Compound Is Marrying a CeFi Business Model With a DeFi Protocol
Compound Treasury is giving institutions the chance to borrow digital assets as collateral
- Supported ERC-20 digital tokens can be used to borrow USD and USDC at a fixed 6% APR
- Client collateral will not be lent out and will stay in the Compound Treasury
Compound Treasury — powered by the algorithmic, autonomous interest rate protocol Compound Labs — launched a new feature that allows institutions to borrow via digital assets as collateral.
Authorized institutions can use supported ERC-20 digital assets, including bitcoin and ether, as collateral to borrow USD and USDC at a fixed rate starting at a 6% annual percentage rate (APR). No repayment schedules are necessary as long as the loan remains overcollateralized.
Compound Treasury launched over a year ago with the vision to become “the bridge for non-crypto financial institutions to deliver the core benefits of DeFi to the next billion users.”
At the time, fintech clients, crypto companies and banks could wire US dollars into its Compound Treasury accounts and earn up to 4% in yields each year, Robert Leshner, founder of Compound Finance, told Blockworks.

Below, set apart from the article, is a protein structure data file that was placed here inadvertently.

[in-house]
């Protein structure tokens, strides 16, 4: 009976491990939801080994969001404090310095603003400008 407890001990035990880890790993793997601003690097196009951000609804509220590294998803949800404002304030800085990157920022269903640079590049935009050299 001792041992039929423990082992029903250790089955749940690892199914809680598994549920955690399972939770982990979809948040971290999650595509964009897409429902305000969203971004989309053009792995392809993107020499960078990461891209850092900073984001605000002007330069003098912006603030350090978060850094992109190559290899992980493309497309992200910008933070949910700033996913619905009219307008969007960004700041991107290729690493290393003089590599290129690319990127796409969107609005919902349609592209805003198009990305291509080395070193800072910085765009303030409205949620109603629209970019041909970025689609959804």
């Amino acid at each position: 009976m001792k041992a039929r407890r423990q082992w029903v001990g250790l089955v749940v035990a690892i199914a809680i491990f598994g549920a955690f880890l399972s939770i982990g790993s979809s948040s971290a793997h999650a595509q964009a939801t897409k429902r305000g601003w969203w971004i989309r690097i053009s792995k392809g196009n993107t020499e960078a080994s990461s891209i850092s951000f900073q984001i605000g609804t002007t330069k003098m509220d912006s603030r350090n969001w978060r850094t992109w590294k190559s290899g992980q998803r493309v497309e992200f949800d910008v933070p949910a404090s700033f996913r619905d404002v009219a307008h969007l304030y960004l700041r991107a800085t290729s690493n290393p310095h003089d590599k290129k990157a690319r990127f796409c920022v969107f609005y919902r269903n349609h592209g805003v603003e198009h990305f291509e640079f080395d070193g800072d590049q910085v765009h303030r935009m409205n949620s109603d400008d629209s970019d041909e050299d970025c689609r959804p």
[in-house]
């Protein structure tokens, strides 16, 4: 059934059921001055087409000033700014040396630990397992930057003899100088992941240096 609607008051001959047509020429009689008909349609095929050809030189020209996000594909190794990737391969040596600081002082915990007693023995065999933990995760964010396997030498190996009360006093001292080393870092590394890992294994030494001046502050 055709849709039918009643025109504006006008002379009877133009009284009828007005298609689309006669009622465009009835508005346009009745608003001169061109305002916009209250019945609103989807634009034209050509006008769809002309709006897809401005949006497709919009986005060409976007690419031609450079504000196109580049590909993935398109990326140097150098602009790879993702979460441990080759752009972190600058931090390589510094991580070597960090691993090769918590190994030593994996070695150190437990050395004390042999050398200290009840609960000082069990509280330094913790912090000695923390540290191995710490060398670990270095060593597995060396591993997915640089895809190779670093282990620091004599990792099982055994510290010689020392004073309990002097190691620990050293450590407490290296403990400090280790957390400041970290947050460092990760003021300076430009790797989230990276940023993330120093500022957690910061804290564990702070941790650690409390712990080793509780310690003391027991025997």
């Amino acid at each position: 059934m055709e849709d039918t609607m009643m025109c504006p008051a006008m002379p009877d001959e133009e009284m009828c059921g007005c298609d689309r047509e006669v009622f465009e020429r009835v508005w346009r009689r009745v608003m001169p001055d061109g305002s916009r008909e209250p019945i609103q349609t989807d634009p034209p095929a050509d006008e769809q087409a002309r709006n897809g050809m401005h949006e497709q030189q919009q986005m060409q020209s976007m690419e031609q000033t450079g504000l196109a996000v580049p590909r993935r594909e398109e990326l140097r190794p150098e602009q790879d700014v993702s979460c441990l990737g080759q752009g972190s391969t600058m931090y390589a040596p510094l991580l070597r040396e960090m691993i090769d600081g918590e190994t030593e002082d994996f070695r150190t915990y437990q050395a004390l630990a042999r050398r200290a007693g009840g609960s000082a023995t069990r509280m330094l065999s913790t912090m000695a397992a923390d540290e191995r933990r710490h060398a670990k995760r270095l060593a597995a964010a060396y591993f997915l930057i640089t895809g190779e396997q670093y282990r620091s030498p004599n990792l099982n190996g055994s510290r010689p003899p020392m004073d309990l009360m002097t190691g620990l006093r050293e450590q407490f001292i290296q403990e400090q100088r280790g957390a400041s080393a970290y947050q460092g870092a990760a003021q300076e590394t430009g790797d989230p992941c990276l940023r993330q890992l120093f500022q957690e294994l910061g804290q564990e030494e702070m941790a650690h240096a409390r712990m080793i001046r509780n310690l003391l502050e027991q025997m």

“Now in addition to accepting dollars and paying institutions a yield, we’re going to allow institutions to borrow from Compound Treasury,” Leshner said.
Compound Treasury is monitored by a rating agency and recently received a B- credit rating from S&P Global, giving it an “external source of accountability,” Lesnher said. Additionally, Leshner said client collateral would not be rehypothecated, ideally preventing Celcius-like incidents from reoccurring.
“When we receive ether or bitcoin, it will stay in the Compound Treasury — so we will never lend out collateral assets,” he said.
In traditional CeFi businesses, risk management of client assets is often complex and can be miscalculated, but Leshner says that Compound Treasury will be relying on the Compound protocol to offer the service.
“If there are more customers supplying liquidity to Compound Treasury than there are borrowers, we put the excess in the Compound Protocol,” he said. “Then when there’s more borrower demand, then there are customers providing liquidity and earning yield, we will source liquidity from the Compound Protocol.”
As the space evolves, Leshner believes it is important that non-crypto financial institutions lean into the benefits of DeFi.
“Over time more traditional businesses are going to use DeFi protocols to back end their businesses instead of using spreadsheets and paper contracts —I think it’s just a precursor of where the industry will move towards.”
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